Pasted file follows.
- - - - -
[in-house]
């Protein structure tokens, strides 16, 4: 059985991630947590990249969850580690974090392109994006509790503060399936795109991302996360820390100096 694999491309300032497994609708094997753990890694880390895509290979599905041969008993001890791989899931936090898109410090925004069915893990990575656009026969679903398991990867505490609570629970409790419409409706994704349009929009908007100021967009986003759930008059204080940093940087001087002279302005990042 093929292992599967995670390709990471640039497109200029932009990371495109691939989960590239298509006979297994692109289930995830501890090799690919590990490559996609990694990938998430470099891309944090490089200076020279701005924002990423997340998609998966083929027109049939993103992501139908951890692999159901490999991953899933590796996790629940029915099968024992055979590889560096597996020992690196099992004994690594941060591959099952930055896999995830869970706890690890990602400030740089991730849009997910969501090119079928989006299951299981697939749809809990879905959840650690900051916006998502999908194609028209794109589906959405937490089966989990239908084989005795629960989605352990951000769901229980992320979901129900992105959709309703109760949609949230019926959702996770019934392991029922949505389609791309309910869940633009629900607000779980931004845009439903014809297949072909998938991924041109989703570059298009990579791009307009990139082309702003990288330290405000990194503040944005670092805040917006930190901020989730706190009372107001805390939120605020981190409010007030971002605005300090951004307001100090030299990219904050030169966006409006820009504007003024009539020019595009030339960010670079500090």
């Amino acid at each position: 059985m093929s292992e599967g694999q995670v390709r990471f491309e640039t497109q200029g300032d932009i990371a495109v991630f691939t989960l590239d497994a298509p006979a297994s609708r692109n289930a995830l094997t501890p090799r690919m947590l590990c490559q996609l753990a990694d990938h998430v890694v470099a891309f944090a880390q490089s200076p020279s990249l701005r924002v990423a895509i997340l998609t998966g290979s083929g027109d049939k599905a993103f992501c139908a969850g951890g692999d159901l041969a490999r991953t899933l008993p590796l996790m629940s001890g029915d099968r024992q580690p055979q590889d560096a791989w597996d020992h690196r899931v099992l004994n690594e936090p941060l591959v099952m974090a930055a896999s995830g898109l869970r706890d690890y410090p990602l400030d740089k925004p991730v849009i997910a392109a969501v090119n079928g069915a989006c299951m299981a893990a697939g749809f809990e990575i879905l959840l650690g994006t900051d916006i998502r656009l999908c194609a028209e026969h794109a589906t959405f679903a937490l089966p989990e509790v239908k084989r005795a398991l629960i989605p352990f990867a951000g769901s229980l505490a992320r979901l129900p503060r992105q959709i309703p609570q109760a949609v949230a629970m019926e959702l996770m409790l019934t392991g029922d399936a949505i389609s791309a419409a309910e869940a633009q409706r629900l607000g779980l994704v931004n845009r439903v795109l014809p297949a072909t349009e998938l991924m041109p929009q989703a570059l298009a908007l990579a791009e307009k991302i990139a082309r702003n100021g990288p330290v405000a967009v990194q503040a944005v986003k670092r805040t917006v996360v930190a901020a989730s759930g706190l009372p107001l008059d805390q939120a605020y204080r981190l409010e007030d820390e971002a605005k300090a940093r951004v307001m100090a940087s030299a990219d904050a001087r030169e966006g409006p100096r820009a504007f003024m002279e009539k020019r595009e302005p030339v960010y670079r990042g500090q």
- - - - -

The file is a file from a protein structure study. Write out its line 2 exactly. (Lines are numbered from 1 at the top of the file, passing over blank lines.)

């Protein structure tokens, strides 16, 4: 059985991630947590990249969850580690974090392109994006509790503060399936795109991302996360820390100096 694999491309300032497994609708094997753990890694880390895509290979599905041969008993001890791989899931936090898109410090925004069915893990990575656009026969679903398991990867505490609570629970409790419409409706994704349009929009908007100021967009986003759930008059204080940093940087001087002279302005990042 093929292992599967995670390709990471640039497109200029932009990371495109691939989960590239298509006979297994692109289930995830501890090799690919590990490559996609990694990938998430470099891309944090490089200076020279701005924002990423997340998609998966083929027109049939993103992501139908951890692999159901490999991953899933590796996790629940029915099968024992055979590889560096597996020992690196099992004994690594941060591959099952930055896999995830869970706890690890990602400030740089991730849009997910969501090119079928989006299951299981697939749809809990879905959840650690900051916006998502999908194609028209794109589906959405937490089966989990239908084989005795629960989605352990951000769901229980992320979901129900992105959709309703109760949609949230019926959702996770019934392991029922949505389609791309309910869940633009629900607000779980931004845009439903014809297949072909998938991924041109989703570059298009990579791009307009990139082309702003990288330290405000990194503040944005670092805040917006930190901020989730706190009372107001805390939120605020981190409010007030971002605005300090951004307001100090030299990219904050030169966006409006820009504007003024009539020019595009030339960010670079500090």